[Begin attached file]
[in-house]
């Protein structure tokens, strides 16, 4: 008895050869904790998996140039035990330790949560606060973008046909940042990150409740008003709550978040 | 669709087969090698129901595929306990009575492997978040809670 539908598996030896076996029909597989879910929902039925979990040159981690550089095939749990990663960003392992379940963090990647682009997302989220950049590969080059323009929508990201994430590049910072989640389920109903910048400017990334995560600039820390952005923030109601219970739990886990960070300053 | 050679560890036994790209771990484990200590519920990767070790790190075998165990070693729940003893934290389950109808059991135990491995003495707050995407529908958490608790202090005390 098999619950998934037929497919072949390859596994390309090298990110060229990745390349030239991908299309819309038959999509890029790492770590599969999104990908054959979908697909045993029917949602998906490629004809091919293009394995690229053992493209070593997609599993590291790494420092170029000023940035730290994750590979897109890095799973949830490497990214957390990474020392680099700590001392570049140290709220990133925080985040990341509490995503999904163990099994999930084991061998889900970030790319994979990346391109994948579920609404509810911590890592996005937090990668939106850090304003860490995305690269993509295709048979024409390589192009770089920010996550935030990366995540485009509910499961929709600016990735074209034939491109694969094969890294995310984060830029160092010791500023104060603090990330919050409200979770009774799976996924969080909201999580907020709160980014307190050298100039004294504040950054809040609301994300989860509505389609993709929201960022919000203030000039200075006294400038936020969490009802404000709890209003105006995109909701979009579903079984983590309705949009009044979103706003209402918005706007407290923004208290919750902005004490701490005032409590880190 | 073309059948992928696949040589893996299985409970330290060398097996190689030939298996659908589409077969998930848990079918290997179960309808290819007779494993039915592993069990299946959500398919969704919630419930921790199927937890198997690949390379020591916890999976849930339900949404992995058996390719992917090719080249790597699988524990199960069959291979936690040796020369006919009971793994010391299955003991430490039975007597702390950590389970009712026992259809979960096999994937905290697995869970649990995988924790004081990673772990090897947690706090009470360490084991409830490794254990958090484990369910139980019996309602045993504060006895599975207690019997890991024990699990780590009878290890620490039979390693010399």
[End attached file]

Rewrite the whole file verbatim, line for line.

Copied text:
[in-house]
């Protein structure tokens, strides 16, 4: 008895050869904790998996140039035990330790949560606060973008046909940042990150409740008003709550978040 | 669709087969090698129901595929306990009575492997978040809670 539908598996030896076996029909597989879910929902039925979990040159981690550089095939749990990663960003392992379940963090990647682009997302989220950049590969080059323009929508990201994430590049910072989640389920109903910048400017990334995560600039820390952005923030109601219970739990886990960070300053 | 050679560890036994790209771990484990200590519920990767070790790190075998165990070693729940003893934290389950109808059991135990491995003495707050995407529908958490608790202090005390 098999619950998934037929497919072949390859596994390309090298990110060229990745390349030239991908299309819309038959999509890029790492770590599969999104990908054959979908697909045993029917949602998906490629004809091919293009394995690229053992493209070593997609599993590291790494420092170029000023940035730290994750590979897109890095799973949830490497990214957390990474020392680099700590001392570049140290709220990133925080985040990341509490995503999904163990099994999930084991061998889900970030790319994979990346391109994948579920609404509810911590890592996005937090990668939106850090304003860490995305690269993509295709048979024409390589192009770089920010996550935030990366995540485009509910499961929709600016990735074209034939491109694969094969890294995310984060830029160092010791500023104060603090990330919050409200979770009774799976996924969080909201999580907020709160980014307190050298100039004294504040950054809040609301994300989860509505389609993709929201960022919000203030000039200075006294400038936020969490009802404000709890209003105006995109909701979009579903079984983590309705949009009044979103706003209402918005706007407290923004208290919750902005004490701490005032409590880190 | 073309059948992928696949040589893996299985409970330290060398097996190689030939298996659908589409077969998930848990079918290997179960309808290819007779494993039915592993069990299946959500398919969704919630419930921790199927937890198997690949390379020591916890999976849930339900949404992995058996390719992917090719080249790597699988524990199960069959291979936690040796020369006919009971793994010391299955003991430490039975007597702390950590389970009712026992259809979960096999994937905290697995869970649990995988924790004081990673772990090897947690706090009470360490084991409830490794254990958090484990369910139980019996309602045993504060006895599975207690019997890991024990699990780590009878290890620490039979390693010399």